Sister Julia Hannigan, MM

Born: September 30, 1915
Entered: December 8, 1933
Died: August 15, 2015

Sister Julia Hannigan died on the Feast of the Assumption, August 15, 2015 at 9:45 p.m. in the Maryknoll Sisters Home Care. She was 99 years old and had been a Maryknoll Sister for 83 years. Julia Regina Hannigan was born September 30, 1915 to John and Julia (McCleary) Hannigan. She was one of five children. Her parents, her brothers, John and Charles and her sisters, Catherine and Ann, have predeceased her.

Julia Regina grew up in Brooklyn, NY where she attended Sacred Heart Grammar School and Mercy Commercial High School. She entered Maryknoll from Sacred Heart Parish on December 8, 1933. At her reception, she received the name, “Sister Mary Julia” which she retained throughout her religious life. She made her First Profession of Vows on June 6, 1936 and her Profession of Final Vows on June 6, 1939 at Maryknoll, NY.

Sister Julia’s first assignment was to the Venard in Clarks’s Summit, PA. While working there, she took classes and completed her education earning a high school diploma from Catholic University. In 1939, Sr. Julia’s greatest wish was fulfilled when she was assigned to the Kaying Mission in China. Here she studied the Chinese language and did evangelization among the Haaka women and children of the area until 1950. With the advent of Communism into South China, the sisters were placed under House Arrest and in 1951 were expelled from China.

After a short period in Hong Kong, Sr. Julia was assigned to work among the Chinese on the island of Mauritius. In 1952, returning to Maryknoll for medical attention, she went on to work in the Chinatowns of New York and Philadelphia. She also served in Walterboro, South Carolina as that city underwent the dramatic change to “an integrated city”.

In 1964, she was assigned to the Hong Kong/Taiwan Region and continued her evangelization work in both places. At this time she became involved in one of her more satisfying projects: teaching English to “Freedom Swimmers”. These were men who had become disillusioned with Communism and swam from China to Hong Kong for a freer life. Sr. Julia helped them in a variety of ways as they endeavored to come to the United States where they had relatives. For many years she remained in contact with the Freedom Swimmers she had helped.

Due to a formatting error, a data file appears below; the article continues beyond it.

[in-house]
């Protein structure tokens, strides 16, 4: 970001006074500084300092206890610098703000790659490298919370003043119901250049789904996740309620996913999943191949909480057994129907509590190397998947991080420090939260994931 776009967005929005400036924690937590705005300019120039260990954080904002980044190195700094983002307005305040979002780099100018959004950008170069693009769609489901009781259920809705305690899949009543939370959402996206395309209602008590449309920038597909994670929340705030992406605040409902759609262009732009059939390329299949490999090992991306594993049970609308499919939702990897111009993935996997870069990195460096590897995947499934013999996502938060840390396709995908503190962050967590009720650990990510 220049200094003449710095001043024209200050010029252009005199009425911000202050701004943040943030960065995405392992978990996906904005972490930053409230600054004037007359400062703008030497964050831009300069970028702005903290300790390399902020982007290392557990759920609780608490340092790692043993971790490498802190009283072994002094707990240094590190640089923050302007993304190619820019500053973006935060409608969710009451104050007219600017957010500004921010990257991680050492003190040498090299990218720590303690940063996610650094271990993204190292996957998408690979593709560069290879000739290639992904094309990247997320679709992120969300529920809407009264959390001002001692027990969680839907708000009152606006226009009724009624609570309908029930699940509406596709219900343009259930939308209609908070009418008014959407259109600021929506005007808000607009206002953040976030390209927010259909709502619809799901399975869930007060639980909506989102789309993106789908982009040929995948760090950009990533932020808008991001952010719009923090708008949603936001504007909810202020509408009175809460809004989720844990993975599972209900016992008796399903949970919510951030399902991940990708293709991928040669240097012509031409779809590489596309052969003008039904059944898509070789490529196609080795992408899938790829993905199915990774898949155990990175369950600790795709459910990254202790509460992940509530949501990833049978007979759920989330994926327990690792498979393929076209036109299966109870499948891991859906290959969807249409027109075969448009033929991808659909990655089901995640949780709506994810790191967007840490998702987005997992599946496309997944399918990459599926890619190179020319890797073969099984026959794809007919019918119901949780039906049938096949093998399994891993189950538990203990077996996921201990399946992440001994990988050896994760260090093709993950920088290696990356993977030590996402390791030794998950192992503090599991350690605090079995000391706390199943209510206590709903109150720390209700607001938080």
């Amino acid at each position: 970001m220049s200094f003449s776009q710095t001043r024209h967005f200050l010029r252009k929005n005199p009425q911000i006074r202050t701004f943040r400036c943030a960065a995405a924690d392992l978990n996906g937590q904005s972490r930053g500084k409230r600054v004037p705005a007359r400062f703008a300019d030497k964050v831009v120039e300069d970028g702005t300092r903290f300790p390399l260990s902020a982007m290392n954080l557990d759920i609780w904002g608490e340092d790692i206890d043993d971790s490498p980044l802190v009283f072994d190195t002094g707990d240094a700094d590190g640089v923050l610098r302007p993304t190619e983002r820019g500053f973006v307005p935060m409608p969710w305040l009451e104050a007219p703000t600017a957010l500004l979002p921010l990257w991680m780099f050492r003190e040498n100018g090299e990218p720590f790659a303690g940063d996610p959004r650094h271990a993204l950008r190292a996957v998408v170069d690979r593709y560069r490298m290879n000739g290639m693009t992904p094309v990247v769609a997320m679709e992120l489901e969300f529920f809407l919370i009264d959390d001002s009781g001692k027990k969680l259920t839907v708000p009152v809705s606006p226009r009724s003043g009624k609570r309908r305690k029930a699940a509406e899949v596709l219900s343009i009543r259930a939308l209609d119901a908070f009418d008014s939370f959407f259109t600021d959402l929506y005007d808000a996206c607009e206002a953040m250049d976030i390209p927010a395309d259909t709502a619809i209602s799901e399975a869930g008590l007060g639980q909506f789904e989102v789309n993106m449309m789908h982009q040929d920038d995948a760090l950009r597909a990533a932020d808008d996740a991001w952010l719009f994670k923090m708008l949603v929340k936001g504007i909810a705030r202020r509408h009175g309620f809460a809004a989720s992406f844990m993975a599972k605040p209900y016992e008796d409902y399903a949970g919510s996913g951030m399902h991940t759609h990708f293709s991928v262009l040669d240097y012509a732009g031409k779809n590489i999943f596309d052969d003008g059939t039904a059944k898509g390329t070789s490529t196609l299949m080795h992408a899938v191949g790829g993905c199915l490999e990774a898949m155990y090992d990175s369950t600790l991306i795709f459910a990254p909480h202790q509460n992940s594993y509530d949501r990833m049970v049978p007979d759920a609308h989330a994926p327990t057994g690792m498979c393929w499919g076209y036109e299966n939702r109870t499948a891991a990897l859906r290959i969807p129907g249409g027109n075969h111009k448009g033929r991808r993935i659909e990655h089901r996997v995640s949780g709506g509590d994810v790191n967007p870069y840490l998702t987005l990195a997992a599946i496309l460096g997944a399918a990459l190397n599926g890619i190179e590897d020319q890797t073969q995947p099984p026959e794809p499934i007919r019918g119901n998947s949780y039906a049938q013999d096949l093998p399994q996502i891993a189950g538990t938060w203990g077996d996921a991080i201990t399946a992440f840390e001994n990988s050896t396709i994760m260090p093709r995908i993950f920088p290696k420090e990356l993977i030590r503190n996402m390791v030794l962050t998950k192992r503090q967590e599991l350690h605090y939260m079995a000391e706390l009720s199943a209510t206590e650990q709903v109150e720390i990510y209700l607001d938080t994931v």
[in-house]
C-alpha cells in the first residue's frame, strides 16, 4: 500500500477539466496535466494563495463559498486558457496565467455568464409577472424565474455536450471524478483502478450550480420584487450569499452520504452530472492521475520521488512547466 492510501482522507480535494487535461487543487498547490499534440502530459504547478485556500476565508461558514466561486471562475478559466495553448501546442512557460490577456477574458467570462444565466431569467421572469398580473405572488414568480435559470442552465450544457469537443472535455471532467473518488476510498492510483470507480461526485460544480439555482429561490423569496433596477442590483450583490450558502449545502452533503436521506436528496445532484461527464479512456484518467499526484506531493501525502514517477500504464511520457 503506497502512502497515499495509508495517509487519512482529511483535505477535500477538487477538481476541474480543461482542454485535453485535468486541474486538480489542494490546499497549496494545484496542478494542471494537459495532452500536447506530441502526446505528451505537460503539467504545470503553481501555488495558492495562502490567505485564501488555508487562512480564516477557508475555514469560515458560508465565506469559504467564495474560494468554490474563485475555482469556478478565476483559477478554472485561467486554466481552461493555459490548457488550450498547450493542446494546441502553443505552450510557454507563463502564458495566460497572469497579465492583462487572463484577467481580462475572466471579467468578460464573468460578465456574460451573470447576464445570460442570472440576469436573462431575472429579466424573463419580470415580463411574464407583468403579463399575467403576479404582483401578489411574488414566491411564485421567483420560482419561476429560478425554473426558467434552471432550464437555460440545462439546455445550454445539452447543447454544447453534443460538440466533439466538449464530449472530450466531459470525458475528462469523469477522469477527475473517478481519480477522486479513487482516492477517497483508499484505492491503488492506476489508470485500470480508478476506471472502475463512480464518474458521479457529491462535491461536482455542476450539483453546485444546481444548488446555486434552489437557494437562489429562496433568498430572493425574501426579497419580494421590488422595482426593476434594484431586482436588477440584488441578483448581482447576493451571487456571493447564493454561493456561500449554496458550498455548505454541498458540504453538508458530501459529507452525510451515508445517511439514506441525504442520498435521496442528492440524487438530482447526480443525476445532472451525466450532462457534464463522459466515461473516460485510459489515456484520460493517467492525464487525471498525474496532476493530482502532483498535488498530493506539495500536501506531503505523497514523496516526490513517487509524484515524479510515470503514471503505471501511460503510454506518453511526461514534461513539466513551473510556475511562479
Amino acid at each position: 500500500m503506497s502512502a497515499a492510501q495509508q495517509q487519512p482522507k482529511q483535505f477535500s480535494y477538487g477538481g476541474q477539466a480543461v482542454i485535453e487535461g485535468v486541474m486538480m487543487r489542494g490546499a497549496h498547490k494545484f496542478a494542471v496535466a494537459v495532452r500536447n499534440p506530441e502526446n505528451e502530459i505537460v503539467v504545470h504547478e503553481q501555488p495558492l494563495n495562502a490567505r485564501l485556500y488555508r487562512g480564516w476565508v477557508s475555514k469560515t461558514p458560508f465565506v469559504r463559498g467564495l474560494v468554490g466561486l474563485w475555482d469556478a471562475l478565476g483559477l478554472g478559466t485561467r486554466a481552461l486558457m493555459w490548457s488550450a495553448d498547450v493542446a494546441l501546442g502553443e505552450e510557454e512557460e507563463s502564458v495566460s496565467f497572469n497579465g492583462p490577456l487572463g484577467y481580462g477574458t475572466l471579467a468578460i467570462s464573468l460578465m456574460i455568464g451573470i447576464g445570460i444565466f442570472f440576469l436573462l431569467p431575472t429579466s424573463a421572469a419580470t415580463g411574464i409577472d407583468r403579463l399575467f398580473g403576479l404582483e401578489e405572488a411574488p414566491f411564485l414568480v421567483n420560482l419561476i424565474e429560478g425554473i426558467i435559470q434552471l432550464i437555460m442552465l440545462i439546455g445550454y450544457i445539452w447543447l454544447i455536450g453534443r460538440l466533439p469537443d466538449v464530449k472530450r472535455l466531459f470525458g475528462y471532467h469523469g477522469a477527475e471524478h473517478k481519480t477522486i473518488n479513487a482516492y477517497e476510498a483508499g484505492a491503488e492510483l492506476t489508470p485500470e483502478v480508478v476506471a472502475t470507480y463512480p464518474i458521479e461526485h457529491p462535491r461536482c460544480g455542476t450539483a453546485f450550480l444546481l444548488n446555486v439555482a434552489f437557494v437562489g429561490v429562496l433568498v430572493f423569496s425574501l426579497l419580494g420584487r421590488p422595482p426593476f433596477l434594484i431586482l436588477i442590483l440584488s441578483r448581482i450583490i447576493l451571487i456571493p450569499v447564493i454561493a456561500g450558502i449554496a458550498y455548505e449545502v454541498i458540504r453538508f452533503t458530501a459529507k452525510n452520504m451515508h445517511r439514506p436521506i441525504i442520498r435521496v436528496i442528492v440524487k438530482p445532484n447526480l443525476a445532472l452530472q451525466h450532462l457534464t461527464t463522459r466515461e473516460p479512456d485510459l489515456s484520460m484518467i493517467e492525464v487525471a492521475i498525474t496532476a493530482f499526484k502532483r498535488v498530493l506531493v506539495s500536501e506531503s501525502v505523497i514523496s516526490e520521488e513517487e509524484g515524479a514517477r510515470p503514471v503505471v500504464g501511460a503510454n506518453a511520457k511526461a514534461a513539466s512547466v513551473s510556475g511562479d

From 1968 to 1971, Sr. Julia returned to the States to continue her studies at Mary Rogers College, obtaining a B.A. in Education. She then returned to Hong Kong where she worked in the Maryknoll schools. Among her various projects was the organization of a much needed children’s recreational center. Returning to the States, she went on to undertake ministries as a catechist and social worker among the Vietnamese refugees on the West Coast.

In 2002 she was pleased to be invited to return to her former mission in Kaying in order to attend the ordination of two Chinese priests. There she had the satisfaction of being able to contact several of the people she had instructed for Baptism in the period of 1939 to 1950. As her health began to decline, she asked to remain at the Maryknoll Center where she contributed to the life of the community in various ways. She continued to take an active part in community discussions and activities.

In her years of retirement, Sister Julia continued to try new things…she took up and developed a considerable skill in water color painting. One of Sister Julia’s favorite paintings was that of Christ calming the tempest. She seems to be reminding us that the only refuge from the uncontrollable fear of the turmoil is reliance on Christ as our support and comforter.

The Maryknoll Sisters wish to express our deep appreciation to the Home Care Staff for their devoted care of Sister Julia. We welcome Sister Julia’s family and friends with us here today. Their visits were always a joy to her. We are particularly pleased to welcome Fr. John Chen who is here from China and who will preside at the Eucharistic Liturgy of the Resurrection for Sister Julia.